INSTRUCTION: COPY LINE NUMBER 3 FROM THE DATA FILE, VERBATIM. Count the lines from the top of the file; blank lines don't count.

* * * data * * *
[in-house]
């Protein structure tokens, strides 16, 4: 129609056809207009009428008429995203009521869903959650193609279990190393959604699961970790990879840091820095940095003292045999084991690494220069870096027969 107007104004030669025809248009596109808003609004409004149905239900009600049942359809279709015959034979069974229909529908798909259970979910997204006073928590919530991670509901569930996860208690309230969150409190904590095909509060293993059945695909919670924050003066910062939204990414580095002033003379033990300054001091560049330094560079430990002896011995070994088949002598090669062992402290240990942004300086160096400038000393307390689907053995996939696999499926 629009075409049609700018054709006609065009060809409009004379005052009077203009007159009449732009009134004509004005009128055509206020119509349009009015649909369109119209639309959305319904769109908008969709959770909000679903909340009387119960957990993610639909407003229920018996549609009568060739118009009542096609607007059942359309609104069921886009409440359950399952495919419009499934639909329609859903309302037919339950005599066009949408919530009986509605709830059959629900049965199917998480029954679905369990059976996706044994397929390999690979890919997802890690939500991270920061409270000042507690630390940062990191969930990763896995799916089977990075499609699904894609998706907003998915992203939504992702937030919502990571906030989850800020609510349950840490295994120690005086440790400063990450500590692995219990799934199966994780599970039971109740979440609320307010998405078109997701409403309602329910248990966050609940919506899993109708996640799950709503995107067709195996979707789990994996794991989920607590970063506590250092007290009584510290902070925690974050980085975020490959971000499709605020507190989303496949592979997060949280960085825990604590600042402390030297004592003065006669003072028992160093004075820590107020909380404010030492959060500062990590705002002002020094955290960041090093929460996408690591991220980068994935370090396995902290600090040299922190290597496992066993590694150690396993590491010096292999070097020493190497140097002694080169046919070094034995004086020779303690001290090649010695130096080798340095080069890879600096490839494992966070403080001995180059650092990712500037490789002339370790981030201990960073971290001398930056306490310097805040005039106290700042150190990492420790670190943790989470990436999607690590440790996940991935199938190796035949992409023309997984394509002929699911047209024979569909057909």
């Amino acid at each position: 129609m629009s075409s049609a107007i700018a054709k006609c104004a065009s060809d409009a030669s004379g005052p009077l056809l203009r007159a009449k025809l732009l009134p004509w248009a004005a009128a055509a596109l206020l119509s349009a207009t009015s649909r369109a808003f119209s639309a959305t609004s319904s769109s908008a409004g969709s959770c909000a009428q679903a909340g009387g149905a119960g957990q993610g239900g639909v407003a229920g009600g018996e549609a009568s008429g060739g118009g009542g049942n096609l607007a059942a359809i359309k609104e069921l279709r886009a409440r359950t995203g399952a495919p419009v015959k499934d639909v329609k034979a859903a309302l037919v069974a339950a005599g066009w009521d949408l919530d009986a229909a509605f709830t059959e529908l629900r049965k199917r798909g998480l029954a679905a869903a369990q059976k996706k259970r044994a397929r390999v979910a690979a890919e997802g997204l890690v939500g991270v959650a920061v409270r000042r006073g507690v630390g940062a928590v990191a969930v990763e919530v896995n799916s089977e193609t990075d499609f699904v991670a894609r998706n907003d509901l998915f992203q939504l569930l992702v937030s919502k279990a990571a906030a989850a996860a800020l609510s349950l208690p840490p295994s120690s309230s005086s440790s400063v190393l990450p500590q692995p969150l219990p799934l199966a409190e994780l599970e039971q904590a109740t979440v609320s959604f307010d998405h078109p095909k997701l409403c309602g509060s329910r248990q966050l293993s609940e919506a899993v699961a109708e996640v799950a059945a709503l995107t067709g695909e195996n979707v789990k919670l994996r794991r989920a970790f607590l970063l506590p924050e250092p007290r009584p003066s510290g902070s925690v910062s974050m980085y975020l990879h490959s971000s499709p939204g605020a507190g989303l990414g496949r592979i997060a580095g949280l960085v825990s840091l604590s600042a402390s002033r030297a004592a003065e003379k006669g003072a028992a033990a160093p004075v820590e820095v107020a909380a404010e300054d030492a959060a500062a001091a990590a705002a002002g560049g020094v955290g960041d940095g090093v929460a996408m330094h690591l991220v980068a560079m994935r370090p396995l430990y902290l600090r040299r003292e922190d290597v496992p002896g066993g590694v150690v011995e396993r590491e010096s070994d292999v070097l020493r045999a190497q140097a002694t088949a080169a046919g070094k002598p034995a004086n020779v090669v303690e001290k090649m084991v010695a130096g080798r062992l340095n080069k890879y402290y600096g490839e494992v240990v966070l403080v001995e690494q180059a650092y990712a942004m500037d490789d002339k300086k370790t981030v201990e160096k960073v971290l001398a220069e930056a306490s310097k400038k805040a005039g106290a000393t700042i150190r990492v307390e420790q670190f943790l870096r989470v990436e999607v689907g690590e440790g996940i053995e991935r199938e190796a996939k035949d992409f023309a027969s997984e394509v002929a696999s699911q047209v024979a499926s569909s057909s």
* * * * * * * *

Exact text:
């Amino acid at each position: 129609m629009s075409s049609a107007i700018a054709k006609c104004a065009s060809d409009a030669s004379g005052p009077l056809l203009r007159a009449k025809l732009l009134p004509w248009a004005a009128a055509a596109l206020l119509s349009a207009t009015s649909r369109a808003f119209s639309a959305t609004s319904s769109s908008a409004g969709s959770c909000a009428q679903a909340g009387g149905a119960g957990q993610g239900g639909v407003a229920g009600g018996e549609a009568s008429g060739g118009g009542g049942n096609l607007a059942a359809i359309k609104e069921l279709r886009a409440r359950t995203g399952a495919p419009v015959k499934d639909v329609k034979a859903a309302l037919v069974a339950a005599g066009w009521d949408l919530d009986a229909a509605f709830t059959e529908l629900r049965k199917r798909g998480l029954a679905a869903a369990q059976k996706k259970r044994a397929r390999v979910a690979a890919e997802g997204l890690v939500g991270v959650a920061v409270r000042r006073g507690v630390g940062a928590v990191a969930v990763e919530v896995n799916s089977e193609t990075d499609f699904v991670a894609r998706n907003d509901l998915f992203q939504l569930l992702v937030s919502k279990a990571a906030a989850a996860a800020l609510s349950l208690p840490p295994s120690s309230s005086s440790s400063v190393l990450p500590q692995p969150l219990p799934l199966a409190e994780l599970e039971q904590a109740t979440v609320s959604f307010d998405h078109p095909k997701l409403c309602g509060s329910r248990q966050l293993s609940e919506a899993v699961a109708e996640v799950a059945a709503l995107t067709g695909e195996n979707v789990k919670l994996r794991r989920a970790f607590l970063l506590p924050e250092p007290r009584p003066s510290g902070s925690v910062s974050m980085y975020l990879h490959s971000s499709p939204g605020a507190g989303l990414g496949r592979i997060a580095g949280l960085v825990s840091l604590s600042a402390s002033r030297a004592a003065e003379k006669g003072a028992a033990a160093p004075v820590e820095v107020a909380a404010e300054d030492a959060a500062a001091a990590a705002a002002g560049g020094v955290g960041d940095g090093v929460a996408m330094h690591l991220v980068a560079m994935r370090p396995l430990y902290l600090r040299r003292e922190d290597v496992p002896g066993g590694v150690v011995e396993r590491e010096s070994d292999v070097l020493r045999a190497q140097a002694t088949a080169a046919g070094k002598p034995a004086n020779v090669v303690e001290k090649m084991v010695a130096g080798r062992l340095n080069k890879y402290y600096g490839e494992v240990v966070l403080v001995e690494q180059a650092y990712a942004m500037d490789d002339k300086k370790t981030v201990e160096k960073v971290l001398a220069e930056a306490s310097k400038k805040a005039g106290a000393t700042i150190r990492v307390e420790q670190f943790l870096r989470v990436e999607v689907g690590e440790g996940i053995e991935r199938e190796a996939k035949d992409f023309a027969s997984e394509v002929a696999s699911q047209v024979a499926s569909s057909s």